For centuries, people have used bee products like honey and royal jelly to make cosmetics and supplements that claim to prolong youth. But the ASU scientists are not interested in pills and lotions. They are looking at the bees’ genes to unlock the mysteries of aging.

Think about it. All bees develop from the same genome. All female larvae have the potential to become either workers or queens. But the bees that do become queens will live 10 or even 20 times as long as the bees that become workers.

Bees have another amazing ability related to aging. “In most organisms, aging cannot be reversed. In bees, some signs of aging can be reversed by manipulating the colony,” says Wolschin.

When worker bees are young, they stay in the nest, tending the brood and caring for the queen. At two to three weeks of age, they leave the nest and begin foraging for pollen, nectar and water.

“What you can do experimentally is take away all the young bees from the colony, but leave the queen and brood in there. The foragers come back from their flights and there’s no one to take care of the brood,” says Wolschin.

Some of the foragers will rise to the occasion, returning to their youthful tasks of tending to the queen and cleaning the nest. Studies in Amdam’s laboratory show that they return to a physically younger state, as well. For instance, certain proteins that decline in older bees return to their youthful levels.

As if that isn’t odd enough, the bees’ get “younger” performance-wise, as well. As bees age they lose some of their learning ability. Nicholas Baker, a research technician at ASU, showed that older foragers begin performing better on learning tests when they are forced back into their younger roles.

How do you measure a bee’s ability to learn? Scientists test this by exposing the bee to a specific scent and then rewarding it with sugar. Bees respond to sugar by extending their tongues. Scientists measure how many times the bee must be exposed to the scent/reward pair before she will extend her tongue in response to the scent alone.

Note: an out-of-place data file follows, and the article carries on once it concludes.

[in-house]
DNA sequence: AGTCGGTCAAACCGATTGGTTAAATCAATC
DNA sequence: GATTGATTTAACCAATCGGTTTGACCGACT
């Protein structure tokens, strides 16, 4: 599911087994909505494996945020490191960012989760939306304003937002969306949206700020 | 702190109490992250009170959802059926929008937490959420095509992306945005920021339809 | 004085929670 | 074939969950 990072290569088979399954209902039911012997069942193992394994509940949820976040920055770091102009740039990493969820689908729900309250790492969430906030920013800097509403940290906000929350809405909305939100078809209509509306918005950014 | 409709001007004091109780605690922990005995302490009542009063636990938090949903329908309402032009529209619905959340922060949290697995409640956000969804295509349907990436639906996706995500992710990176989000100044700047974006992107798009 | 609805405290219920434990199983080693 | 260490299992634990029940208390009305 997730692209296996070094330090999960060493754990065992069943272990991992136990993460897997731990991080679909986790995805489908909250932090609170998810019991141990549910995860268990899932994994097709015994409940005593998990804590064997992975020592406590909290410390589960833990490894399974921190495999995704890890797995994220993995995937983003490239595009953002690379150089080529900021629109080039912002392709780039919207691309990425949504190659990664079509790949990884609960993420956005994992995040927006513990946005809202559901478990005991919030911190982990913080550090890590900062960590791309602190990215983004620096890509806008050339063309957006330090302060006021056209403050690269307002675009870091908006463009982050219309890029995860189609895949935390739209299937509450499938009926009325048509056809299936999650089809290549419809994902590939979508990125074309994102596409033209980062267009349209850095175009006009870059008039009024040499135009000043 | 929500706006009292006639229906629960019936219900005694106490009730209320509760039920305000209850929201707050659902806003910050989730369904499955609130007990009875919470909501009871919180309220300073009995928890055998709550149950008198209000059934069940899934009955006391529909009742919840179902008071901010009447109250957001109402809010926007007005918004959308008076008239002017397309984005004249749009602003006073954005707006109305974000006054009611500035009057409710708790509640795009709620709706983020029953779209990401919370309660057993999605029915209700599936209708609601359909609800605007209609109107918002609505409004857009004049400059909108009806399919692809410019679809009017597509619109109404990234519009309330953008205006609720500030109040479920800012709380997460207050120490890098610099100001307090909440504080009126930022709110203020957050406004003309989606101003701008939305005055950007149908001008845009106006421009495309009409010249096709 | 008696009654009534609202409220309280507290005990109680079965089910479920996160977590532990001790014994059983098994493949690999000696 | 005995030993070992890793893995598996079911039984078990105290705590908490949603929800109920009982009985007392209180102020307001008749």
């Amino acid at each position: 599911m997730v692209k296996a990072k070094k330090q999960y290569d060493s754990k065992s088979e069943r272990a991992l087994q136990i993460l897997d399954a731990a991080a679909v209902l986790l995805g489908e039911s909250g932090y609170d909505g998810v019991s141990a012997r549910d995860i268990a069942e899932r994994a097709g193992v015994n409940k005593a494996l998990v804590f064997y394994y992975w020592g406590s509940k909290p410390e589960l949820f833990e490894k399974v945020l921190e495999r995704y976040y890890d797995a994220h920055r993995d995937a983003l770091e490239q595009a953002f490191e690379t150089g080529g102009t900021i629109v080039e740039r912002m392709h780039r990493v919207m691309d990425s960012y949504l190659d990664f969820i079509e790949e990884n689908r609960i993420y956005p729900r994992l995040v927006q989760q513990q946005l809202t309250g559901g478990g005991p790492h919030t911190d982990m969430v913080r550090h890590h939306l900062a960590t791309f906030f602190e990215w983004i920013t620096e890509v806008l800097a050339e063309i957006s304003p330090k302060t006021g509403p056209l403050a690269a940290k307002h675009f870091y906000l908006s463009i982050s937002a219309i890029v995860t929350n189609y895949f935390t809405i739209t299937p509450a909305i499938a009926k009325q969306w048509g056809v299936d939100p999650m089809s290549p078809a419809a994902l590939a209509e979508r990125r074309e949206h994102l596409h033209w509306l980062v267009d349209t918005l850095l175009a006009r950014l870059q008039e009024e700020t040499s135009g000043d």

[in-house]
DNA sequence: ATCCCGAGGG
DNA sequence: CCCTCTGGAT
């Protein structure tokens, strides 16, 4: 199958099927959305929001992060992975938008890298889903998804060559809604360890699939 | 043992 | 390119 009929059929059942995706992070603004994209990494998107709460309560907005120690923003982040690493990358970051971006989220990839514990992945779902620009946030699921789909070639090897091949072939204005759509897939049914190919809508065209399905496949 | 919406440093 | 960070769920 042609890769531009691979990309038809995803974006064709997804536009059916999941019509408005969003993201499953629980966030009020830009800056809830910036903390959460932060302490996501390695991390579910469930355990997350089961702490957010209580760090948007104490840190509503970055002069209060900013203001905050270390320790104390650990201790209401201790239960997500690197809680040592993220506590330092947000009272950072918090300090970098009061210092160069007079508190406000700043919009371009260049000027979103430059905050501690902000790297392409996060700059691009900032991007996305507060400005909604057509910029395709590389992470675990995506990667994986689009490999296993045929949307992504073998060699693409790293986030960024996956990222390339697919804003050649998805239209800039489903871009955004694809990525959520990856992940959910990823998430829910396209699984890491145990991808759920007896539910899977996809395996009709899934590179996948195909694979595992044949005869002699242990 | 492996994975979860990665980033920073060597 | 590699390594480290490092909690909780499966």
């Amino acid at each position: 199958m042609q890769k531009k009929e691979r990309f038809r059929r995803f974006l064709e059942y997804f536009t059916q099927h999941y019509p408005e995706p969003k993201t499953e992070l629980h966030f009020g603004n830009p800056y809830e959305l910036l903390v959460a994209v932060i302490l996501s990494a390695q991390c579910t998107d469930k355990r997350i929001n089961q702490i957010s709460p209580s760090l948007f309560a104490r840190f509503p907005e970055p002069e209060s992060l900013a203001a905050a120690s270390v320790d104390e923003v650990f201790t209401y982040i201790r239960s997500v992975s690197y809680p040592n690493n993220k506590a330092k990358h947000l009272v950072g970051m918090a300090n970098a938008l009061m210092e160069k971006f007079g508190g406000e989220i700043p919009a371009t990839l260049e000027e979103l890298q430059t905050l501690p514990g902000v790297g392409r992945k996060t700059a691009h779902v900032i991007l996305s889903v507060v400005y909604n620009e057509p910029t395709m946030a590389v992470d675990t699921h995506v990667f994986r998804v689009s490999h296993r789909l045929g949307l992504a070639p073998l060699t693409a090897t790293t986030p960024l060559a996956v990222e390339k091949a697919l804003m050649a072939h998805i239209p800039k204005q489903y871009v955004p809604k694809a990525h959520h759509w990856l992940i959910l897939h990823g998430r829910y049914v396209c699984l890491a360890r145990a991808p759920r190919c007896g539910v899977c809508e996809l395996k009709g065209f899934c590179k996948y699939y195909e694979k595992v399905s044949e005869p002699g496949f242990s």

Bee sticks out its tongue during a learning test A bee extends her tongue during a learning trial. Photo by Bente Smedal.

“There are signs on several levels that show us that parts of the bees’ overall biology can be reverted. That’s pretty unique. You don’t have other model organisms in aging research that can do that,” says Wolschin.

The scientists hope that learning how bees develop can help us understand our own development and aging. Perhaps someday we can use this knowledge to retain our mental abilities with age or to improve recovery after illnesses and injuries.

“We don’t work with people or furry little animals that are probably closer to people than insects are,” cautions Amdam. Yet, she says, insect research can inspire other scientists to explore areas they may not have considered before.

She continues: “We unravel, we bring to the surface, a new insight. And then a researcher that works with animals close to people, or with people in a clinical setting, can pick up on that and try it. That’s one of the most important contributions of model organism science—the inspiration.”


Want to know more about bees and the people who study them? Try these links:

Bee movie maker
ASU biologist Brian Smith captures the high-speed communication of bees on film.

Podcast with Gro Amdam
The ASU scientist talks about Africanized bees, how bees communicate, bee aging and why she considers herself a control freak.